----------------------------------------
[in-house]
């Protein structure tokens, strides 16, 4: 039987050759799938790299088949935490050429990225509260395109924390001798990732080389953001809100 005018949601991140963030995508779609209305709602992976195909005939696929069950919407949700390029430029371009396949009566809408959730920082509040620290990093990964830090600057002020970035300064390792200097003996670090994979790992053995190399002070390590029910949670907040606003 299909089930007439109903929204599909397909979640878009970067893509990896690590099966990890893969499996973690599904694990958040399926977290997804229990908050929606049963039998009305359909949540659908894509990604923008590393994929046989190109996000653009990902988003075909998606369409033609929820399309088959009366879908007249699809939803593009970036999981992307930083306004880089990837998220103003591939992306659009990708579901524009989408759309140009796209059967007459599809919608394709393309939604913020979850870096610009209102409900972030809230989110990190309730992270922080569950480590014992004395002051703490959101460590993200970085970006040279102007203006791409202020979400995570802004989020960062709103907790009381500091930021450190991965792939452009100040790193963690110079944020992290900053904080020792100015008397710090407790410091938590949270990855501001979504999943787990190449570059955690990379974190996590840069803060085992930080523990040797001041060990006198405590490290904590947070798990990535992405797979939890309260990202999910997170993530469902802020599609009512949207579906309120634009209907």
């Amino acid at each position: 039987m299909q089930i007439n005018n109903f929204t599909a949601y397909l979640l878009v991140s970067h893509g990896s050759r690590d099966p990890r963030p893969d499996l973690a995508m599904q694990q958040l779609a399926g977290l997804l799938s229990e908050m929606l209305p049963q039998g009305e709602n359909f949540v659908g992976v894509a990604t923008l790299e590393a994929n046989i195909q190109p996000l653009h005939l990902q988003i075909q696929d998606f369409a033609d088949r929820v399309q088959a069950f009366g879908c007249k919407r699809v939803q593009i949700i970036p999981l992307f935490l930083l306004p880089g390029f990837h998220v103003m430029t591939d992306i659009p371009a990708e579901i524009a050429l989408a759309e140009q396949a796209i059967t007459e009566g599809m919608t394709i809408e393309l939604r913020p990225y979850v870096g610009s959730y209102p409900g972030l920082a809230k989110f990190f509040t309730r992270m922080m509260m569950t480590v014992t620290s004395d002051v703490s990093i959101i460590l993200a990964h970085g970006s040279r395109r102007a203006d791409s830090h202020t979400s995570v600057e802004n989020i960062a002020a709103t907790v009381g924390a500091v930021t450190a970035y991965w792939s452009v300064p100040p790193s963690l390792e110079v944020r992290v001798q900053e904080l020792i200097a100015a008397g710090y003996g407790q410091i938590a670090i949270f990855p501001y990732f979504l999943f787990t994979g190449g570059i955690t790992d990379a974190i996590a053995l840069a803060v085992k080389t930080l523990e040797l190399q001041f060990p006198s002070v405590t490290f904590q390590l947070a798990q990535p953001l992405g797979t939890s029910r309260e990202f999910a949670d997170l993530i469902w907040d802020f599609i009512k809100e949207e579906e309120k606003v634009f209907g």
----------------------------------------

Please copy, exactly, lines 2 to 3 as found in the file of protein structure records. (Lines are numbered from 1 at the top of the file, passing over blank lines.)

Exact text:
């Protein structure tokens, strides 16, 4: 039987050759799938790299088949935490050429990225509260395109924390001798990732080389953001809100 005018949601991140963030995508779609209305709602992976195909005939696929069950919407949700390029430029371009396949009566809408959730920082509040620290990093990964830090600057002020970035300064390792200097003996670090994979790992053995190399002070390590029910949670907040606003 299909089930007439109903929204599909397909979640878009970067893509990896690590099966990890893969499996973690599904694990958040399926977290997804229990908050929606049963039998009305359909949540659908894509990604923008590393994929046989190109996000653009990902988003075909998606369409033609929820399309088959009366879908007249699809939803593009970036999981992307930083306004880089990837998220103003591939992306659009990708579901524009989408759309140009796209059967007459599809919608394709393309939604913020979850870096610009209102409900972030809230989110990190309730992270922080569950480590014992004395002051703490959101460590993200970085970006040279102007203006791409202020979400995570802004989020960062709103907790009381500091930021450190991965792939452009100040790193963690110079944020992290900053904080020792100015008397710090407790410091938590949270990855501001979504999943787990190449570059955690990379974190996590840069803060085992930080523990040797001041060990006198405590490290904590947070798990990535992405797979939890309260990202999910997170993530469902802020599609009512949207579906309120634009209907």
């Amino acid at each position: 039987m299909q089930i007439n005018n109903f929204t599909a949601y397909l979640l878009v991140s970067h893509g990896s050759r690590d099966p990890r963030p893969d499996l973690a995508m599904q694990q958040l779609a399926g977290l997804l799938s229990e908050m929606l209305p049963q039998g009305e709602n359909f949540v659908g992976v894509a990604t923008l790299e590393a994929n046989i195909q190109p996000l653009h005939l990902q988003i075909q696929d998606f369409a033609d088949r929820v399309q088959a069950f009366g879908c007249k919407r699809v939803q593009i949700i970036p999981l992307f935490l930083l306004p880089g390029f990837h998220v103003m430029t591939d992306i659009p371009a990708e579901i524009a050429l989408a759309e140009q396949a796209i059967t007459e009566g599809m919608t394709i809408e393309l939604r913020p990225y979850v870096g610009s959730y209102p409900g972030l920082a809230k989110f990190f509040t309730r992270m922080m509260m569950t480590v014992t620290s004395d002051v703490s990093i959101i460590l993200a990964h970085g970006s040279r395109r102007a203006d791409s830090h202020t979400s995570v600057e802004n989020i960062a002020a709103t907790v009381g924390a500091v930021t450190a970035y991965w792939s452009v300064p100040p790193s963690l390792e110079v944020r992290v001798q900053e904080l020792i200097a100015a008397g710090y003996g407790q410091i938590a670090i949270f990855p501001y990732f979504l999943f787990t994979g190449g570059i955690t790992d990379a974190i996590a053995l840069a803060v085992k080389t930080l523990e040797l190399q001041f060990p006198s002070v405590t490290f904590q390590l947070a798990q990535p953001l992405g797979t939890s029910r309260e990202f999910a949670d997170l993530i469902w907040d802020f599609i009512k809100e949207e579906e309120k606003v634009f209907g």